The 14-year-old Mattapan youth charged with fatally shooting his brother last week had such a history of violence that his mother repeatedly called police for help in controlling him and state officials had tried to take custody of the teen.
The details emerged Monday as the teen was arraigned in Dorchester District Court in the killing of his 9-year-old brother, Jan Marcos Peña. The teen said he got the gun allegedly used in the shooting for self-protection, according to two law enforcement officials with knowledge of the case.
His behavior prompted officers to come to his house in Mattapan at least three times over the last year, according to police reports. In one instance, his mother said he slapped his little brother in the face and knocked him to the ground.
The teen has been arrested three times for assault, and in May was sent to a residential program designed to help troubled boys, according to police reports. He ran away from the Norwood facility the same day he arrived.
Social workers from the state Department of Children and Families repeatedly visited the teen at his home, said Health and Human Services Secretary John Polanowicz, and tried to gain custody of him but were denied by a judge.
The agency worked with the teen for the past two years, trying to help the mother manage his behavior.
“The department did all the right things in this, and we just have an incredibly tragic outcome, with guns that we have to get off the street,” Polanowicz said. Officials, citing confidentiality, refused to identify the judge or the court who denied the state custody of the teen.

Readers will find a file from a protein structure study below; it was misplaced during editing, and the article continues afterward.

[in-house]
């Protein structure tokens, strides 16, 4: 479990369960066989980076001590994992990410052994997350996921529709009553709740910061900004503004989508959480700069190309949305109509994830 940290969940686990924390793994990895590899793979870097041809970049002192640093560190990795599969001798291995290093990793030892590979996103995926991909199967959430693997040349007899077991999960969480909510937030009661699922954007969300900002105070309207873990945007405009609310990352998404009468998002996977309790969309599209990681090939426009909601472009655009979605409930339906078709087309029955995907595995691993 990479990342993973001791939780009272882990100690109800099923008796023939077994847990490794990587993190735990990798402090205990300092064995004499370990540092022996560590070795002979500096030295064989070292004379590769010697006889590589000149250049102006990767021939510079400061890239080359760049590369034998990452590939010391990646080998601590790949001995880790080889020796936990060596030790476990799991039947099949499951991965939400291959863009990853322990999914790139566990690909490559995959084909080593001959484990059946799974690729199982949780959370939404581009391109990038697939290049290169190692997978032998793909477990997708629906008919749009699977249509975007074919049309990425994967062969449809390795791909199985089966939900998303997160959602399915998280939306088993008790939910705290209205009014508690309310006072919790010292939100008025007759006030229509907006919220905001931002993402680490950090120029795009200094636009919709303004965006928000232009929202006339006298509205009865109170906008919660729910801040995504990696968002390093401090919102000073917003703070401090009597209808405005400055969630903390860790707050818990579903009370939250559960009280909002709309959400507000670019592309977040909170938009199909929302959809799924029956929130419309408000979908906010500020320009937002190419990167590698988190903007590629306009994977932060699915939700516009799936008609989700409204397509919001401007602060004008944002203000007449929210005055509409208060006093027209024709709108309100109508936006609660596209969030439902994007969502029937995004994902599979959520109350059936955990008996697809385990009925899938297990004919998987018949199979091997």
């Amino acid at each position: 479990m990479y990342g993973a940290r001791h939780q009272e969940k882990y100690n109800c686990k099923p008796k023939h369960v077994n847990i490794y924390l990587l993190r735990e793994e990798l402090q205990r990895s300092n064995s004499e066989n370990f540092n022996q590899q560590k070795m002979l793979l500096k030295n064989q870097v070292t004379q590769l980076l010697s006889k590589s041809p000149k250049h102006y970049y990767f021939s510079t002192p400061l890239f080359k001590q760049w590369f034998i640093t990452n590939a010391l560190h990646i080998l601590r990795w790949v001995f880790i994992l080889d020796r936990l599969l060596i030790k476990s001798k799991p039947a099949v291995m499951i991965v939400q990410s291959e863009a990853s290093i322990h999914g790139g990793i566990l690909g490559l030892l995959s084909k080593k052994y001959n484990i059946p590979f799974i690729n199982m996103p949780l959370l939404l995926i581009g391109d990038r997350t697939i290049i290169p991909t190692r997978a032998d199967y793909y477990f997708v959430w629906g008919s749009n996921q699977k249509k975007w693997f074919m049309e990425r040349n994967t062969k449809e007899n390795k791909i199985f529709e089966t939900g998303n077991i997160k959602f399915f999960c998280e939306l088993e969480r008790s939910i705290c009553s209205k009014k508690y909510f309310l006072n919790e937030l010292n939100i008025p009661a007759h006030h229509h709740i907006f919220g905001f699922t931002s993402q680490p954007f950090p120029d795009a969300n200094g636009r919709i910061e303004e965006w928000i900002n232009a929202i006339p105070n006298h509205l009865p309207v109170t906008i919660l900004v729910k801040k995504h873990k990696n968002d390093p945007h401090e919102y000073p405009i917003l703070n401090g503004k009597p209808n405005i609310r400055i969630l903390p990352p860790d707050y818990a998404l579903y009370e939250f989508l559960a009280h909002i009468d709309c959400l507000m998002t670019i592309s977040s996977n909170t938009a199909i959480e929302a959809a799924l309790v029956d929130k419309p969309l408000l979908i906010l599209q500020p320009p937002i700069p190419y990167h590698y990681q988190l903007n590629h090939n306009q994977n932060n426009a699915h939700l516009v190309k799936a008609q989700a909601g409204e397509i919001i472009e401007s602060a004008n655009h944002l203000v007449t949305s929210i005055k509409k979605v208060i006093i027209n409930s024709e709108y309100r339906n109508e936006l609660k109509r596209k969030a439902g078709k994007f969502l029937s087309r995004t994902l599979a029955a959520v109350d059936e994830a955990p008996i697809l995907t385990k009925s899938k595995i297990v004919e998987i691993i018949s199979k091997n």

A social worker continued to visit the house. The last home visit was Jan. 30, about a week before the shooting.
The worker who tried to help the family “is shattered that this happened on his watch, and was almost inconsolable when he found out,” Polanowicz said.
The teen, whose name has not been released because of his age, appeared in sweatpants and a shirt in a juvenile session Monday where he faced charges of involuntary manslaughter and unlawful possession of a firearm. His mother and older sister sat in the courtroom during the closed proceedings. The youth denied the charges in court.
Afterward, the teen’s mother, her face covered in sunglasses and a scarf, left the courtroom, gripping the hand of her son’s lawyer, Michael Doolin, who described his client as “heartbroken” over his brother’s death.
“He’s terrified and he’s very, very sad,” Doolin said. His mother “seems like a real good mom to me. She’s very concerned, obviously going through the grieving process but she was there in court for her son today. . . . It’s something that no parent should have to go through.”
Judge Leslie Harris ordered the teen held on $50,000 cash bail, an amount that Doolin said the family will be unable to pay. The teen will be held at a Department of Youth Services facility.
The shooting occurred around 11:30 a.m. Friday, a school day.
An aunt of the 14-year-old said his mother was outside of the family’s three-decker house on Morton Street, warming up her van when the shooting happened. The mother had been planning to take her older son to an appointment at a school outside the Boston district.
The mother was forced to make the appointment because the 14-year-old had been rejected by the Boston public school system, the aunt said. The aunt declined to give her name.
“They kept turning their heads,” the aunt said of school officials.
The teen is “a very good child and smart,” she added.